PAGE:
February 11, 2013
The Feast of the Transfiguration
Most Sundays we hear the liturgist say something like this: We at Seekers believe that all of us hear the Word of God and from time to time some are called to share that Word in the sermon. I confess to you that that is not exactly how I happen to be standing here today. It was about three months ago that I volunteered to preach on this day – but it wasn’t because I heard a Word then that I was called to share with you today. It was because I learned that this weekend there would be a National Preach-In on Global Warming, organized by the advocacy group Interfaith Power & Light, a group in which Seekers Church participates. Because global climate change is something I care deeply about, I signed on hoping that, by today, the Holy One would give me a word to share with you.
Let the words of my mouth and the meditation of my heart find favor in your Heart, O my Beloved, my strength and my joy!
The nationwide preach-in this weekend is interfaith, which means that whoever thought this up was not so concerned about which scripture lessons would be read in any particular church or synagogue or mosque or temple or other house of worship. In fact, the theme of the preach-in, on this weekend before Valentine’s Day, is Love Creation.
But for us, as we follow a Christian lectionary cycle of scripture readings, today is the Sunday for hearing the story of Jesus’ Transfiguration. Today is final Sunday of the season following Epiphany, and this coming Wednesday, Ash Wednesday, we will enter the season of Lent.
The Transfiguration is a turning point. For the past four weeks we have been hearing stories that, taken together, tell us much about who Jesus is. We began with his Baptism in the river Jordan, and the Holy Spirit descended upon him in the form of a dove and a voice from the sky spoke to him: “You are my Own.” Next there was the first of his signs, changing water to wine at the wedding in Cana. Then, in the synagogue in Nazareth, his hometown, he read from the prophet Isaiah, “The Spirit of the Lord is upon me, because he has anointed me to bring good news to the poor.” When he finished reading, with the eyes of all in the synagogue fixed on him, he said, “Today this scripture has been fulfilled in your hearing.” And, last Sunday, we learned what happened next: As Jesus continued to teach, his audience, who moments before had been hanging on his every word, turned on a dime into an enraged mob, ready to throw him off a cliff.
So today we come to the Transfiguration. This story, like the Baptism, occurs in all three synoptic Gospels – Matthew, Mark, and Luke – and is possibly referred to at the beginning of John: “And the Word became flesh and lived among us, and we have seen his glory.” In the synoptic Gospel accounts, Jesus climbs a mountain with Peter, James, and John. On the mountaintop Jesus begins to shine with bright rays of light. Then Moses and Elijah appear next to him and he speaks with them. And then, the heaven opens and the Holy One speaks.
When Jesus was baptized, the skies opened and the voice of the Holy One spoke to him: “You are my Own, my Beloved. On you my favor rests.” Now, at the Transfiguration, the voice coming from within a cloud addresses the three disciples, interrupting Peter as he’s babbling on about building tents: “This is my Own, my Chosen One. Listen to him!”
A mountaintop is one of those thin places – places where the veil between humanity and the Holy is thin and more easily penetrated. My 18-year-old son, who most days is an atheist, has experienced the Holy after climbing to the peak of a mountain. From a mountaintop you get a whole different perspective. But it comes at a cost: It takes a lot of effort to climb a mountain – it is difficult and sometimes scary. And then, when you finally reach the summit, you know why you took the risk. On the mountaintop the air is clearer. You hear the whoosh of the wind. You look out and see “the world . . . charged with the grandeur of God” – in the words of the poet Gerard Manley Hopkins.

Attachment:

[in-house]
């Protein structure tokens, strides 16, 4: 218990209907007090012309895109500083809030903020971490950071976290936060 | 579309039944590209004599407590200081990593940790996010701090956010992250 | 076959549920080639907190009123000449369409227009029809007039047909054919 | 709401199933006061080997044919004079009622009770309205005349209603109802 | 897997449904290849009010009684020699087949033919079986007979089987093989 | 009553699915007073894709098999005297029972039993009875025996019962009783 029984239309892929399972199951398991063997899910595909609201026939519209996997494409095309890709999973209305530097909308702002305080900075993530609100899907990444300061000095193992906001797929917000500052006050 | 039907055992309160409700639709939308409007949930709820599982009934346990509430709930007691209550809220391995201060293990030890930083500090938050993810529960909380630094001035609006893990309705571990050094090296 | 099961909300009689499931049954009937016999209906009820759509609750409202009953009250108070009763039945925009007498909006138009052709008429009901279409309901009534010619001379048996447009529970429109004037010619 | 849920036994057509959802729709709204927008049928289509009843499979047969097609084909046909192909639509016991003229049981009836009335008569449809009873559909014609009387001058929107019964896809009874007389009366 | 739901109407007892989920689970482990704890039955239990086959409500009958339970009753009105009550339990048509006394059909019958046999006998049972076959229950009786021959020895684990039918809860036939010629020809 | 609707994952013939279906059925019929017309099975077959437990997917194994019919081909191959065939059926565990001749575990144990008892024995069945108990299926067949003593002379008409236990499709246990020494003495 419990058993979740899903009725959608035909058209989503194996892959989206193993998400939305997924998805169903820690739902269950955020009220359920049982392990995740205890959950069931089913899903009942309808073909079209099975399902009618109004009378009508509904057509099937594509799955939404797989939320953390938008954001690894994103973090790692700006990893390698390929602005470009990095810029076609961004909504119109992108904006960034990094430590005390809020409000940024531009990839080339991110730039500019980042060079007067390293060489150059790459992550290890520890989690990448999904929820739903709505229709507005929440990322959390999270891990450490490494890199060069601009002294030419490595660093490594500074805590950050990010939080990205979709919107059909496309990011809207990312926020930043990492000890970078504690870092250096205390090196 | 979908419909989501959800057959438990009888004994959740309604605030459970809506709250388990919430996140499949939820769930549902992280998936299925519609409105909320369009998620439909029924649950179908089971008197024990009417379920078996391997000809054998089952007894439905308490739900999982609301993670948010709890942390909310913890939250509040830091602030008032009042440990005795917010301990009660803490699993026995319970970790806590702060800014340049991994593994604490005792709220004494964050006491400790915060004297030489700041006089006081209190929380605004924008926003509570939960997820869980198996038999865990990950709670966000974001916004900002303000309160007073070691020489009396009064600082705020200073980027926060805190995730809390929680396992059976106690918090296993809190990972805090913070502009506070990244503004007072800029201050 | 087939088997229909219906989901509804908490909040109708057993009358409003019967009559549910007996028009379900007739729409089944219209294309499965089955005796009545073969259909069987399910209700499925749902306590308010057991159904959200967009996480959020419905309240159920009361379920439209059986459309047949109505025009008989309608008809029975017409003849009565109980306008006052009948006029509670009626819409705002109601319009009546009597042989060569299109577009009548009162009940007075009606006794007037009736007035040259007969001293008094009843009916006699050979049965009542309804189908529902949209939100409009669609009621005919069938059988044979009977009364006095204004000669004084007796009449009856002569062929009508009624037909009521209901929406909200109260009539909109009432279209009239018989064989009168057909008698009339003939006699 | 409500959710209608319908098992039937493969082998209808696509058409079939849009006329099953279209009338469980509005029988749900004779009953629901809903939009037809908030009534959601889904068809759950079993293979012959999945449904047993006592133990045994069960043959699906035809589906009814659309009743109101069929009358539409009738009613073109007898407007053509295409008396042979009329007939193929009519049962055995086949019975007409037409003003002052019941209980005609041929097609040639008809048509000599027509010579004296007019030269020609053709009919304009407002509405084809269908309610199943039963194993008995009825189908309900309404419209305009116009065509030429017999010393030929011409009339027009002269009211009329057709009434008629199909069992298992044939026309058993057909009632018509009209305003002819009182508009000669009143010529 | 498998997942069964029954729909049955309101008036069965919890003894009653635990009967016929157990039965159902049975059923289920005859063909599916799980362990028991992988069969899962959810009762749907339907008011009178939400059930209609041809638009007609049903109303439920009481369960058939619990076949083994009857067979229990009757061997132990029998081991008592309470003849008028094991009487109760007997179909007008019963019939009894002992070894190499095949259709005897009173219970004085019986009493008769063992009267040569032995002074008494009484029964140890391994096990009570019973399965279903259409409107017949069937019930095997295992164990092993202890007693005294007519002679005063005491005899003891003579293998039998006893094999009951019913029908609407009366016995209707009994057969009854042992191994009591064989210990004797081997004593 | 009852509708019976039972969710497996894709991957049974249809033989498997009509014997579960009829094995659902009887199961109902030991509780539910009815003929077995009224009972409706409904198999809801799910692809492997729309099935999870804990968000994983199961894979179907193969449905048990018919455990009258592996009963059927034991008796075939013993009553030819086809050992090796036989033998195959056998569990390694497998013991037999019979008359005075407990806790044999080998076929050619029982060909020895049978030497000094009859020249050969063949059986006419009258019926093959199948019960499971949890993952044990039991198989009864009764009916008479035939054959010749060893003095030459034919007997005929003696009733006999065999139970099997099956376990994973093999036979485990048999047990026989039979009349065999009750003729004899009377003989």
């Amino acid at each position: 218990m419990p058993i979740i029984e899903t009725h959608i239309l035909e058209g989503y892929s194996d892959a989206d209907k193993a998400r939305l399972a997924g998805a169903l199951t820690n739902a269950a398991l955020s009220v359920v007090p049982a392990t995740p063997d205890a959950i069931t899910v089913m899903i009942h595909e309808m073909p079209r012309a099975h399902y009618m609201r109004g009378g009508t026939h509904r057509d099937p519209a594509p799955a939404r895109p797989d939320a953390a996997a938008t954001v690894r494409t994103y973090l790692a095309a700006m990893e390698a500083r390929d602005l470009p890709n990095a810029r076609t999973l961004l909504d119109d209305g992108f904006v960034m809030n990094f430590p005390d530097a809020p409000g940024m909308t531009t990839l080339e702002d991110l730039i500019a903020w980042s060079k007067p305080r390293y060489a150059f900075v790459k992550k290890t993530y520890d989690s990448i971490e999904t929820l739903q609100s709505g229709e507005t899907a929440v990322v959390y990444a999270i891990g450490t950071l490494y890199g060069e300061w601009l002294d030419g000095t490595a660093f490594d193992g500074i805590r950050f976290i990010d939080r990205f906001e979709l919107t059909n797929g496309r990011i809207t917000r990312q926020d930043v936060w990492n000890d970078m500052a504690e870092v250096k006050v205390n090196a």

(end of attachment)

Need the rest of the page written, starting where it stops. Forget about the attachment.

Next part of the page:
The mountaintop is a thin place, and on this mountain of the Transfiguration Peter, James, and John see Jesus glorified. Human nature meets the Holy One, and Jesus is the connecting point, the bridge between heaven and earth.
“Listen to him.” Listen to the one who said, “The spirit of the Lord is upon me because he has anointed me; he has sent me to announce good news to the poor, to proclaim release for prisoners and recovery of sight for the blind; to let the broken victims go free, to proclaim the year of the Lord’s favor.”
What might that mean for us, now, in terms of the challenges we face?
Hear now the words of a prophet of our own time: “The . . . immediate concern for us is that the vision of humanness and humaneness we so treasure in the Gospel is being forgotten. These values are not found even within the Body of Christ. . . . Because of our economy, its presuppositions, and our heightening consumer mentality, we are on the brink of losing the home that God has given us. . . . We are . . . coming to the point where nature will no longer be able to support our addiction to satiation.”
This prophet is Gordon Cosby, founder of the Church of the Saviour, in which tradition Seekers Church was founded and continues to minister. The words I just quoted are from a sermon Gordon preached in 1990, titled “How Much Is Enough?” Immediately after the passage I just read, he quoted from the theologian Matthew Fox, who recounted in his book The Coming of the Cosmic Christ a vivid dream, the essence of which was, “Your mother is dying.” Fox developed the dream in his book in sections with titles including “Mother Earth Is Dying” “Wisdom Is Dying,” “Mother Church Is Dying.” The last section was titled “Our Mother Is Dying, But Not Dead.” And Gordon went on to say, “Therein lies the hope. But unless the dying dimension is understood, there is no hope.”
We are coming to understand the dying dimension of our Mother Earth. Record wildfires, drought, heat, Arctic ice melt. And, what does the blizzard in the Northeast this weekend have to do with global warming? Climate change doesn’t cause storms, but it does make them stronger. Unusually warm ocean surface temperatures put more moisture and more energy into storms, and we see the results in Superstorm Sandy and, now, a record-breaking blizzard. These disasters are becoming a normal pattern in our weather.
It is not my task today to beat you over the head with alarming facts; you can take care of that on your own. What I want to do instead is call your attention to some of the signs of hope. Yes, the situation is dire and we have to act quickly, but our Mother Earth is not dead and many people are working hard and risking much to save her, and I believe the tide is turning.
Here are three of the signs of hope that I see.